Printed media’s transfer to digital has not affected all products in all countries to the same magnitude at the same rate. For example, total sales of hard copies of newspapers among 20 leading world economies were still rising in 2014, while magazine sales peaked in 2008. However, the numbers for newspapers was propped up almost single-handedly by the Indian market, whose sales dominate the hard copy market. Further, not all the changes are due to switching on line: magazines still tend have a considerable impulse sales element and have more of a non-essential nature and, as such, are susceptible to prevailing economic conditions.

Looking at the segmentation in the magazine market also gives clues to the culture and attitudes across the world.

The differences are shown in the chart below
Magazine hard copy sales

Variety the name of the game

Although there is some discretion in assigning brands to categories, not least because the content and/or image of a particular title may vary markedly by territory, this must be one of the markets showing the greatest variety in segmentation, despite the presence of some international titles and players. As such it is difficult to draw general conclusions other than that on the stage of the single global market, magazines are still in the wings.

Long heritage women’s titles

However, one conclusion, if somewhat tentative, is that women’s and home features more prominently in the more developed countries: in particular Spain and Australia. The leading titles in both of these countries have a long heritage; the two top titles in the latter: Woman’s Day and New Idea, were launched before the second world war, while the Hola! title, the number two in Spain, and sister publication to Hello!, is some 70 years old. The top selling Spanish magazine, Pronto, is a comparatively new kid on the block at an age of around 40!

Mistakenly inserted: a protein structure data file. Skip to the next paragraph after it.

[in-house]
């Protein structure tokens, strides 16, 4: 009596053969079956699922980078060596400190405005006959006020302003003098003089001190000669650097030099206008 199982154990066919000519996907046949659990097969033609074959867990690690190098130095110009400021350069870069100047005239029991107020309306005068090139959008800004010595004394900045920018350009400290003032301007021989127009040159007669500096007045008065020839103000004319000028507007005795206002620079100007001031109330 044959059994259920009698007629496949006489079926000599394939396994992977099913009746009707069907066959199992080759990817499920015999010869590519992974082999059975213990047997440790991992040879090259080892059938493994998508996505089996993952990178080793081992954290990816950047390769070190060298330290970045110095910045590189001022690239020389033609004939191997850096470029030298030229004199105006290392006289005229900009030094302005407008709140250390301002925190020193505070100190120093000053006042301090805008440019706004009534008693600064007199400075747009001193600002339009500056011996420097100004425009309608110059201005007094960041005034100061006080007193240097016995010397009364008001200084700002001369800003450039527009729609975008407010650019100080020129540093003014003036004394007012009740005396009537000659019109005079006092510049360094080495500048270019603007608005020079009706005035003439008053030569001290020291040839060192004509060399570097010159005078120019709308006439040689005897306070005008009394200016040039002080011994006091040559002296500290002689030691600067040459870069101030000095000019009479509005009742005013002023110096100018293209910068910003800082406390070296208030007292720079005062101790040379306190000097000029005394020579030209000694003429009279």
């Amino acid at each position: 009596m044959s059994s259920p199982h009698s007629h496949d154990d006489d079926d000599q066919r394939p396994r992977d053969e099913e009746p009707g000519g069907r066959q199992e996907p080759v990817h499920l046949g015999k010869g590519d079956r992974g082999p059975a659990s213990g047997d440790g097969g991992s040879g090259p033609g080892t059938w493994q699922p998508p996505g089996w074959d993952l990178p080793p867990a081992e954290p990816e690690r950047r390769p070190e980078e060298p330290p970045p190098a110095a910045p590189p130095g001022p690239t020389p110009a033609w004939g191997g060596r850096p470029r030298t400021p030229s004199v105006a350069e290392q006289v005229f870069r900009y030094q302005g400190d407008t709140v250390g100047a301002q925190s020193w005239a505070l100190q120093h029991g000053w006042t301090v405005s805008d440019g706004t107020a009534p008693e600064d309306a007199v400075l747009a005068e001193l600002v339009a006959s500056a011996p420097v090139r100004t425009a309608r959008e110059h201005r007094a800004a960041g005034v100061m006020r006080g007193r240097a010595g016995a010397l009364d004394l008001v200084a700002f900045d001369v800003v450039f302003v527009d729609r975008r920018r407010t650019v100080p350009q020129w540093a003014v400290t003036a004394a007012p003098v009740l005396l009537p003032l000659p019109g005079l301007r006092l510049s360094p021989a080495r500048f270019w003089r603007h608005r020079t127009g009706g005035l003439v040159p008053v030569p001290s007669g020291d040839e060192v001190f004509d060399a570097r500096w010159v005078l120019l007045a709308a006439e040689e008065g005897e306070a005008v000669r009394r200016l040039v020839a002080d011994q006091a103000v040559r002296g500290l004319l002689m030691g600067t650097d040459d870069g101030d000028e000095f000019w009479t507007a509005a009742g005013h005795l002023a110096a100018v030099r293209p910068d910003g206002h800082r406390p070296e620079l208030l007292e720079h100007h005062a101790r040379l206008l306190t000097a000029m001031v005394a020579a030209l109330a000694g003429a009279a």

Famously changing with the times

The reason for their longevity has been their adaptability and ability to reflect and, some might argue, even spearhead, the changes in the society around them. As more women have gone into paid employment and the parental to marital home life-trend has faded, so their content has transformed. Most prominent has been the interest in celebrities nurtured and reported on extensively in each issue.

Recipe for success

Following the rich and famous need not necessarily be the domain of just women, but these titles still retain some of the feminine-appeal content of their former selves. For example, recipes remain a feature but, nowadays, the emphasis has switched from satisfying the appetite of their husbands involved in hard, physical work with wholesome filling meals, to more about calorie-counting food and drink and quick-to-prepare dishes for women in paid work.

Interest in celebrity lifestyles is by no means the preserve of consumers in the West, but these titles do relatively less well outside the developed world. Some of this relates to the financial situation of women. Generally speaking it is their disposable income which is hit harder in recessionary times.

Digital variation

Some of the variation in segmentation relates to the variable impact of digitalisation. As a rule of thumb, the occasional and impulse purchasing nature of many women’s and home titles lends itself to hard copy. In countries where access to the internet is universal and high grade, it is mainly the other magazine segments which have lost more to on line. For example, it is noticeable that hard copy business titles in most of these countries have fared worse in recent years due to greater access of their client base to reliable digital copy.
Special circumstances

On this note it is necessary to mention the importance of India to the market. It has the largest hard copy magazine market in the world accounting for one in five of issues bought in the leading 20 world economies. This is not unconnected to broadband access with per capita penetration among the lowest in the world. Accordingly, women’s and home titles form the largest segment here. However, the single best-selling magazine is the news and current affairs title: India Today. This illustrates how individual circumstances play a role in the market: this is the English version which unites a country with many regional languages and interests.

While digitalisation will increase apace, it will take some time for the range of content across magazines to become truly global.

Peter Ayton is Global Market Sizing Quality Manager at Mintel. He is responsible for ensuring that market data is comparable, compatible and pertinent across the organisation’s range of products. His several roles over 30 years at Mintel have included editing, analysing, publishing and conference speaking across the whole range of titles from food to finance and personal care to pharmaceuticals.